Preparing the Juice mission to Jupiter has involved testing for all kinds of contingencies, down to the smallest of scales. This microscopic view shows surface damage to a tiny silver interconnector after being exposed to erosive atomic oxygen known to be found surrounding Jupiter’s moon Ganymede.

Due to launch on 13 April to begin an eight-year journey to the largest planet in the Solar System, ESA’s Jupiter Icy Moons Explorer, Juice, will spend three and a half years in the Jupiter system, and in the final phase of its exploration will go into orbit around the largest Jovian moon, Ganymede.

However previous observations by the Hubble Space Telescope have revealed auroral glows around Ganymede due to the presence of ‘atomic oxygen’ – individual atoms of oxygen at the fringes of the moon’s scanty atmosphere, the result of standard oxygen molecules being broken apart by the powerful radiation belts surrounding Jupiter.

ESA materials engineer Adrian Tighe explains: “Atomic oxygen is also experienced in Earth orbit, due to oxygen molecules being dissociated by ultraviolet radiation from the Sun, and all Earth-orbiting missions below about 1000 km altitude are designed to resist it. In the same way, the Juice team needed to know that susceptible materials could withstand the atomic oxygen the spacecraft would encounter in the mission’s Ganymede elliptical orbit phase.”

This test focused on silver interconnects used in the Juice solar arrays – connectors just a few tenths of a thousandth of a millimetre thick – looking into their susceptibility to atomic oxygen exposure combined with low-temperature ‘thermal cycling’ – repeated rapid temperature shifts. Of particular concern was the risk of microcracks forming in the silver, which might lead to failure.

“Silver is one of the very few metals susceptible to atomic oxygen erosion,” comments Sam Verstaen of ESA’s Juice team. “But silver was also the preferred metal for these Juice interconnects in order to maintain the spacecraft’s magnetic cleanliness which is essential for the optimal operation of our suite of in-situ science instruments.”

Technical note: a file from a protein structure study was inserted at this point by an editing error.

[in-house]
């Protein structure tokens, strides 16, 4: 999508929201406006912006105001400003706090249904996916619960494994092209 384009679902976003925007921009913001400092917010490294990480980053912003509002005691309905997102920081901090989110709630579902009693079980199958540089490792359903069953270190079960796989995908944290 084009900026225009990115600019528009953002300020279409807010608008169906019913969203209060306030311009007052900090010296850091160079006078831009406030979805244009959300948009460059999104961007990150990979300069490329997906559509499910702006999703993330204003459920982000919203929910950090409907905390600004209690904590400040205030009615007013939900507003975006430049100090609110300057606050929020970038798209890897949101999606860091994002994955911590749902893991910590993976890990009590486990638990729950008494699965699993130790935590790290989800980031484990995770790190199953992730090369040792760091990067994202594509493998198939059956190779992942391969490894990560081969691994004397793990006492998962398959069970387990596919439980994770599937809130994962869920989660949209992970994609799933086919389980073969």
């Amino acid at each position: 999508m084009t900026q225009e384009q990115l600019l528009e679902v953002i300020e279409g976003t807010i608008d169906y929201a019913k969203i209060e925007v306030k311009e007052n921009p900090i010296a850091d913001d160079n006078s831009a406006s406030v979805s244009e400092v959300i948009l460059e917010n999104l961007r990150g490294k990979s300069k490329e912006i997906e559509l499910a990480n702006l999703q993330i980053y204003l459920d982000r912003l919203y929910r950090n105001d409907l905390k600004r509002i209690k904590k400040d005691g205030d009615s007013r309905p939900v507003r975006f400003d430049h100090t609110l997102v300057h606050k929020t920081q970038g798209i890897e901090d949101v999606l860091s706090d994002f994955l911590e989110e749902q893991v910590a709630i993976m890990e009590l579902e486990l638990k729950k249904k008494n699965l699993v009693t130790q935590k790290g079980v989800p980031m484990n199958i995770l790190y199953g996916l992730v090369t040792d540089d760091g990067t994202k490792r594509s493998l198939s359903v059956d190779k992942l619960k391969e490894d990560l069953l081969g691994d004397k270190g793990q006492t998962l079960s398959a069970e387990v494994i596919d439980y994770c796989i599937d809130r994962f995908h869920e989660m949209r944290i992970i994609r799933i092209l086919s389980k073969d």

Testing was performed in the Low Earth Orbit Facility, LEOX, of ESA’s Materials and Electrical Components Laboratory, part of the Agency’s ESTEC technical centre in the Netherlands.

A one-of-a-kind facility in Europe, LEOX uses a laser to dissociate molecular oxygen into atomic oxygen at energy levels that are equivalent to orbital speed – 7.8 km/s – to simulate the space environment as closely as possible.

“The general effects of atomic oxygen exposure could be seen clearly on the sample interconnectors,” adds ESA materials engineer Gabor Milassin, who performed the testing. “However it was demonstrated that this was only a surface effect, and no major cracks were observed which could compromise the functionality of the interconnects – the silver interconnects could be given a clean bill of health to go to Ganymede.”

The Lab also worked on numerous other Juice-related tests, including evaluating multi-layer insulation, adhesive tapes and thermal control coatings. Juice presented particular problems in materials terms because the mission will pass from the high-temperature environment of a Venus flyby, where temperatures will rise above 200°C, down to a much colder environment around Jupiter.

To read more about how ESA’s Directorate of Technology, Engineering and Quality supported the preparation of the Juice mission, click here.

ESA-G. Milassin